Although it has not gotten much attention yet, but the practice of using race as a factor in university admissions is not long for the world. When the Supreme Court hears and decides Fisher v. University of Texas later this fall (just in time to inject some racial invective into the General Election) the 5-4 decision striking down the Texas system will surprise exactly no one. Anthony Kennedy has dissented in every affirmative action case the Court has ever heard. His vote here is utterly predictable, especially given his dissents in Grutter/Gratz v. Bollinger, of which Fisher is essentially a replay. The decision in Fisher will affect the handful of states that have not passed laws banning race-based admissions. It turns out that it's pretty easy to get a state full of white people to support a ballot measure that eliminates affirmative action.
I have none of the typical White Guy hangups about affirmative action. Since around 2000, right before the Grutter and Gratz cases were jointly decided, there has been a seismic shift on the issue – not in public opinion, but in the legal logic used by universities to defend the practice. When AA was first institutionalized in the 1960s, its enumerated purpose was to redress historical grievances. After a few centuries of legal discrimination, segregation, and slavery, one could hardly expect that black students – and remember, we're talking about an era in which the schools were still segregated and some state universities had to be browbeat into admitting blacks – would immediately perform on par with white students who had received so many comparative advantages over the years. Although schools may no longer be de jure segregated, they remain mostly segregated nonetheless. So affirmative action-type programs have continued as the black/white(/Hispanic) gap in educational performance has lingered.
Eventually, perhaps out of fear that courts were becoming less favorable to the "righting historic wrongs" argument, academia began defending its practices on what we might call a Value of Diversity argument. That is, the university and the state have a compelling interest (as O'Connor's majority decision admitted in Grutter) in obtaining and providing "the educational benefits that flow from a diverse student body."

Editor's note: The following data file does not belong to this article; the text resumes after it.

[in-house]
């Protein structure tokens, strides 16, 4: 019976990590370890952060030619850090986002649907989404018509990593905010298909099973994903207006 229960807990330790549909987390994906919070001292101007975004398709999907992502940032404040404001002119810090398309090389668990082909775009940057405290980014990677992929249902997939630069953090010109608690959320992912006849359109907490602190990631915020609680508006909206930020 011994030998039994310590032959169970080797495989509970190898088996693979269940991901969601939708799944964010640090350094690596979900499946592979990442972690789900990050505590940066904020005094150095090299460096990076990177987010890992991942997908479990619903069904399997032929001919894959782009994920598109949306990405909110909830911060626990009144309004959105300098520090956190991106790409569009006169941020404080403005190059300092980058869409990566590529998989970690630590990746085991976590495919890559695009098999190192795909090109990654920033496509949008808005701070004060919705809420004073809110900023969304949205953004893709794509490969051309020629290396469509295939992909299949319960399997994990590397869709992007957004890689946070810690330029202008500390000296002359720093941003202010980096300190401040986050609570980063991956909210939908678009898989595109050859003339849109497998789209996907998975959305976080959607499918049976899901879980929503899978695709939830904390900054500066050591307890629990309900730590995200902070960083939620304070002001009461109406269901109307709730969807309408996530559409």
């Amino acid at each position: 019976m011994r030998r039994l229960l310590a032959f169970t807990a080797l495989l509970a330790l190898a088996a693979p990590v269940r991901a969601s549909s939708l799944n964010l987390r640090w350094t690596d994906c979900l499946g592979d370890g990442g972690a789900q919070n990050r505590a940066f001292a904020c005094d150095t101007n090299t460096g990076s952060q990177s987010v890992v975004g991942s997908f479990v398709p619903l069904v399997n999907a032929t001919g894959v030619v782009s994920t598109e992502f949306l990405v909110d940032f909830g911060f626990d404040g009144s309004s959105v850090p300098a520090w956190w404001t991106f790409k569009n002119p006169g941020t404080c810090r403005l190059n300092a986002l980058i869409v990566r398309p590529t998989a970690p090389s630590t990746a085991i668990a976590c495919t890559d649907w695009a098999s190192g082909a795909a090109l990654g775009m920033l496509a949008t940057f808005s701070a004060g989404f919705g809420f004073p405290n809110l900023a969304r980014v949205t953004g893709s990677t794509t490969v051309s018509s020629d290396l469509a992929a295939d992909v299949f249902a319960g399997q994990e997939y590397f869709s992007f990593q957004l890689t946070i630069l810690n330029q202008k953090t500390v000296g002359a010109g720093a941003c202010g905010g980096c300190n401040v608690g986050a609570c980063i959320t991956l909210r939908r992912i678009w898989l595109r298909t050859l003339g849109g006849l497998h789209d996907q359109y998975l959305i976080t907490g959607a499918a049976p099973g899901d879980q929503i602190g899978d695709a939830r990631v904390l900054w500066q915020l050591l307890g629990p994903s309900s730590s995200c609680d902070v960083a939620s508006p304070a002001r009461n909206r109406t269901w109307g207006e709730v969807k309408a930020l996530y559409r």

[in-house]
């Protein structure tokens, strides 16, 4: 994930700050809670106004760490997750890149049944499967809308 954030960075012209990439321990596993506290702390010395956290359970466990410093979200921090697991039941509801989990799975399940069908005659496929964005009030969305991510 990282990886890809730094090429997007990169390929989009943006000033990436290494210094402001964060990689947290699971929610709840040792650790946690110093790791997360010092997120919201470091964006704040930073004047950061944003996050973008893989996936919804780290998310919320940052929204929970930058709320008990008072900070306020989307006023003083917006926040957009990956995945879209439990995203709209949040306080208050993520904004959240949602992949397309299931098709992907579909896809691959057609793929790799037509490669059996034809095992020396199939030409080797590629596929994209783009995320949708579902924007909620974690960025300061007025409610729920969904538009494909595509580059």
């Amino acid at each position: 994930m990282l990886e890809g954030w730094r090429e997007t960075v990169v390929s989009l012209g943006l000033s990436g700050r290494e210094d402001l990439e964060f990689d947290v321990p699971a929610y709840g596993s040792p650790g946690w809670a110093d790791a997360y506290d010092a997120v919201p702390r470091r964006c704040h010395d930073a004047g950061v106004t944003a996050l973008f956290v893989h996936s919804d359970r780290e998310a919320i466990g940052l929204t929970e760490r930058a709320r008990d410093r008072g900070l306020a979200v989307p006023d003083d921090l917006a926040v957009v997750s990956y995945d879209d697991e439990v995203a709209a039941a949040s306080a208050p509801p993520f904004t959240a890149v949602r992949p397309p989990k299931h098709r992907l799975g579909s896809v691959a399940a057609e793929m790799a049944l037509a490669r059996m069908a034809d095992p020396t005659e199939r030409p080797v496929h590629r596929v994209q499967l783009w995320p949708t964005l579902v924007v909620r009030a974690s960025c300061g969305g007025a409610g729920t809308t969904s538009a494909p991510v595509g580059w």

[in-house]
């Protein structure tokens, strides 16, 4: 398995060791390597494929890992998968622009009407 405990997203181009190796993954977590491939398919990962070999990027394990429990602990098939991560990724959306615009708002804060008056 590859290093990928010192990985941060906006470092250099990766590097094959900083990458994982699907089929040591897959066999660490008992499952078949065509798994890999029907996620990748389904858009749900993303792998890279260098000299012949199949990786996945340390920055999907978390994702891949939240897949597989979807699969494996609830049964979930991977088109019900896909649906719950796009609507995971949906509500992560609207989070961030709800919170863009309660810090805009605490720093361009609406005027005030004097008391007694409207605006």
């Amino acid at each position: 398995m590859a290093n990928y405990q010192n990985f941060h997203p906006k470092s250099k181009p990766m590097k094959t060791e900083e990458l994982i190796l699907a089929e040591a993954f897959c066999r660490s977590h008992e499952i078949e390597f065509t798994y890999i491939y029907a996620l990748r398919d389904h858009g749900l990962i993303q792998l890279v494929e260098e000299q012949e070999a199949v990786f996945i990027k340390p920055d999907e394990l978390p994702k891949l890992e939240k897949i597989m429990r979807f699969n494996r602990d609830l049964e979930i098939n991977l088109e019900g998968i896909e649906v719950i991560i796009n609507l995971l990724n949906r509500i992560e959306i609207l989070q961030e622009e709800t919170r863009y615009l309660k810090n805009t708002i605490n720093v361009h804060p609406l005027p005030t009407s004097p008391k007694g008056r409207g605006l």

I have never put stock in the "Affirmative action is insulting to minorities" argument, seeing as how I have never heard it come from the mouth, pen, or keyboard of anyone who was not a white conservative. This, however, is not only a legally tenuous argument but one that rests on a remarkably insulting premise: that diversity has educational value, and, by implication, that white students will miss out on it if the university does not admit enough black and Hispanic students. There is no other way to read that, especially as explained in Grutter. This is a drastic change; rather than black students benefiting from programs designed to benefit them, it's the majority white students who benefit from having some Colored People around as scenery. The schools are saying, in a sense, that they need to admit blacks and Hispanics in order to provide some sort of Diversity Experience for whites.
I suppose we could have a philosophical debate about how the ends justify the means. That wouldn't be terribly convincing, and more importantly it ignores the reality of the impending Fisher decision. What happens afterward will be telling. Hopefully universities will reorient themselves toward a policy that tells black and Hispanic students, "We want you here," which is much different than, "We need you here." Fortunately, some states where the universities operate under bans on racial preference have already proven that it is possible to maintain elite programs that recruit and accept diverse student bodies without resorting to tactics that will irritate Samuel Alito. There is more to any college applicant than a test score, so I guess admissions boards will just have to do some actual work and read applications rather than simply sorting data in Excel spreadsheets.